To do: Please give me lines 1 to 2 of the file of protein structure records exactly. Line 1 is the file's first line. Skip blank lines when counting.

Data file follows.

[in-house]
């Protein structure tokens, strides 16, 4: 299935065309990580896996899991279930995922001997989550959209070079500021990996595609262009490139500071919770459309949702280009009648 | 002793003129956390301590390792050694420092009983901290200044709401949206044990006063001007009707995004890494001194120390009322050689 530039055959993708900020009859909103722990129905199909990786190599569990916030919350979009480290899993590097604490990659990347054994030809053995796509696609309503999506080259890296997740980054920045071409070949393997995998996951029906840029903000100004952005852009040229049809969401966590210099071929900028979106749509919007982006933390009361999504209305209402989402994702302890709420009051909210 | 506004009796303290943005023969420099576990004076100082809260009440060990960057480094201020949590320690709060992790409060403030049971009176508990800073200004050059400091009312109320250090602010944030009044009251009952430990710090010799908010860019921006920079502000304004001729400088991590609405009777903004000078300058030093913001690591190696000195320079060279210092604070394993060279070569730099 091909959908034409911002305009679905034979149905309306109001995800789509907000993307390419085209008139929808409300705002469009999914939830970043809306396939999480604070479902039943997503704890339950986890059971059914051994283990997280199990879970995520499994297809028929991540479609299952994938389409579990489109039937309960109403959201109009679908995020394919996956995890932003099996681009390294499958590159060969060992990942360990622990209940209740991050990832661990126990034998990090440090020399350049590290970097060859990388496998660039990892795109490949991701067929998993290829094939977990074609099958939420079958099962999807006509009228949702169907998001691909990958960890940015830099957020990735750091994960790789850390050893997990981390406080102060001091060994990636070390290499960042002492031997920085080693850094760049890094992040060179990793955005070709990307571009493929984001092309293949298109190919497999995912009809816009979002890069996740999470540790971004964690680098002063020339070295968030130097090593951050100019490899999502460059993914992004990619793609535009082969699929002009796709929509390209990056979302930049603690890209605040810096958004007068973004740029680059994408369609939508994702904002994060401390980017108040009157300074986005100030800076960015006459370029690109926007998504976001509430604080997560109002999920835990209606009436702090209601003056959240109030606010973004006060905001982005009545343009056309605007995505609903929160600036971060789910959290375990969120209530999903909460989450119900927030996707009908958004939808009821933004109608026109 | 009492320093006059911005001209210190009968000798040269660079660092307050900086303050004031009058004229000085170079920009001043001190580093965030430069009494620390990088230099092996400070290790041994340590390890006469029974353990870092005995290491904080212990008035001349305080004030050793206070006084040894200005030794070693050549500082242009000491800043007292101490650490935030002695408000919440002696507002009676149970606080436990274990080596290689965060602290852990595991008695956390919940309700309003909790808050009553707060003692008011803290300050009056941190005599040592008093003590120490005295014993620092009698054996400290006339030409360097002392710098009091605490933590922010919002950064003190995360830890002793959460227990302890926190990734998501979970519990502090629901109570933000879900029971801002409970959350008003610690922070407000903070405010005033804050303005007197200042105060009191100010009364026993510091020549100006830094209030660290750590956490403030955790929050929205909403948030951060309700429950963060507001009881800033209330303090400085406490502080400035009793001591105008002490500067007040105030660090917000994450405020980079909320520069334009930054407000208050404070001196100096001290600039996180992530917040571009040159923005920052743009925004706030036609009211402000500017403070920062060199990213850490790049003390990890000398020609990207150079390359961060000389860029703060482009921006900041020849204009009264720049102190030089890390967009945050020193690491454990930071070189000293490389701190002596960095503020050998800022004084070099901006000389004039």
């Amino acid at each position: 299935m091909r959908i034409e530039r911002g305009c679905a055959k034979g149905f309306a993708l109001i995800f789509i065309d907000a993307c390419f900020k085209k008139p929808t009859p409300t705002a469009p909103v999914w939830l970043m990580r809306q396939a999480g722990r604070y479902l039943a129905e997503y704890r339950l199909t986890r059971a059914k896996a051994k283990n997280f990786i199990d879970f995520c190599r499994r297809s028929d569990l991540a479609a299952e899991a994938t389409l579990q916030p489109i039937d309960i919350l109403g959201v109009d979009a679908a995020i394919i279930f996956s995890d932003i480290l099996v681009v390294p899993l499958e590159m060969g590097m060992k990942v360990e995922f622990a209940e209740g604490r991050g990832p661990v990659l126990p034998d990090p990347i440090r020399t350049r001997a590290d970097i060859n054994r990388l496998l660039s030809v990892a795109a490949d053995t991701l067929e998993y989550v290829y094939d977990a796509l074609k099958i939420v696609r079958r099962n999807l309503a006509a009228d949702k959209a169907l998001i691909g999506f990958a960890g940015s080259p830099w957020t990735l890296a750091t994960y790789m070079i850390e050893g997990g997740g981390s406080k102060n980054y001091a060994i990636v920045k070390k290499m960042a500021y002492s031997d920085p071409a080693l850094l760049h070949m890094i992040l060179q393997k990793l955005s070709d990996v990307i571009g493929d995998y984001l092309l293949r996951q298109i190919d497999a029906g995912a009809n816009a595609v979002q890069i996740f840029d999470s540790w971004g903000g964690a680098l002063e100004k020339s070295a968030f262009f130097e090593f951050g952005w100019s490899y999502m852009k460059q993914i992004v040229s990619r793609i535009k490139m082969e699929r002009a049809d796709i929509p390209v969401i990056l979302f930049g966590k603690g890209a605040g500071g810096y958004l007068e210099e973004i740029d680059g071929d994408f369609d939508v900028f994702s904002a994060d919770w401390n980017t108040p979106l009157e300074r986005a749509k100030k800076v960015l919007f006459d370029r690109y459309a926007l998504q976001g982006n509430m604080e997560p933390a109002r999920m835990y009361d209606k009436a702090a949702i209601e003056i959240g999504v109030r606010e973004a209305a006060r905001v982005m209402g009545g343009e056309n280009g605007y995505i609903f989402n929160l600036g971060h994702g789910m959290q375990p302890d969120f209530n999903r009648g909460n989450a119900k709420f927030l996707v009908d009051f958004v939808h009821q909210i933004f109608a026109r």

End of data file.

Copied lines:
[in-house]
């Protein structure tokens, strides 16, 4: 299935065309990580896996899991279930995922001997989550959209070079500021990996595609262009490139500071919770459309949702280009009648 | 002793003129956390301590390792050694420092009983901290200044709401949206044990006063001007009707995004890494001194120390009322050689 530039055959993708900020009859909103722990129905199909990786190599569990916030919350979009480290899993590097604490990659990347054994030809053995796509696609309503999506080259890296997740980054920045071409070949393997995998996951029906840029903000100004952005852009040229049809969401966590210099071929900028979106749509919007982006933390009361999504209305209402989402994702302890709420009051909210 | 506004009796303290943005023969420099576990004076100082809260009440060990960057480094201020949590320690709060992790409060403030049971009176508990800073200004050059400091009312109320250090602010944030009044009251009952430990710090010799908010860019921006920079502000304004001729400088991590609405009777903004000078300058030093913001690591190696000195320079060279210092604070394993060279070569730099 091909959908034409911002305009679905034979149905309306109001995800789509907000993307390419085209008139929808409300705002469009999914939830970043809306396939999480604070479902039943997503704890339950986890059971059914051994283990997280199990879970995520499994297809028929991540479609299952994938389409579990489109039937309960109403959201109009679908995020394919996956995890932003099996681009390294499958590159060969060992990942360990622990209940209740991050990832661990126990034998990090440090020399350049590290970097060859990388496998660039990892795109490949991701067929998993290829094939977990074609099958939420079958099962999807006509009228949702169907998001691909990958960890940015830099957020990735750091994960790789850390050893997990981390406080102060001091060994990636070390290499960042002492031997920085080693850094760049890094992040060179990793955005070709990307571009493929984001092309293949298109190919497999995912009809816009979002890069996740999470540790971004964690680098002063020339070295968030130097090593951050100019490899999502460059993914992004990619793609535009082969699929002009796709929509390209990056979302930049603690890209605040810096958004007068973004740029680059994408369609939508994702904002994060401390980017108040009157300074986005100030800076960015006459370029690109926007998504976001509430604080997560109002999920835990209606009436702090209601003056959240109030606010973004006060905001982005009545343009056309605007995505609903929160600036971060789910959290375990969120209530999903909460989450119900927030996707009908958004939808009821933004109608026109 | 009492320093006059911005001209210190009968000798040269660079660092307050900086303050004031009058004229000085170079920009001043001190580093965030430069009494620390990088230099092996400070290790041994340590390890006469029974353990870092005995290491904080212990008035001349305080004030050793206070006084040894200005030794070693050549500082242009000491800043007292101490650490935030002695408000919440002696507002009676149970606080436990274990080596290689965060602290852990595991008695956390919940309700309003909790808050009553707060003692008011803290300050009056941190005599040592008093003590120490005295014993620092009698054996400290006339030409360097002392710098009091605490933590922010919002950064003190995360830890002793959460227990302890926190990734998501979970519990502090629901109570933000879900029971801002409970959350008003610690922070407000903070405010005033804050303005007197200042105060009191100010009364026993510091020549100006830094209030660290750590956490403030955790929050929205909403948030951060309700429950963060507001009881800033209330303090400085406490502080400035009793001591105008002490500067007040105030660090917000994450405020980079909320520069334009930054407000208050404070001196100096001290600039996180992530917040571009040159923005920052743009925004706030036609009211402000500017403070920062060199990213850490790049003390990890000398020609990207150079390359961060000389860029703060482009921006900041020849204009009264720049102190030089890390967009945050020193690491454990930071070189000293490389701190002596960095503020050998800022004084070099901006000389004039």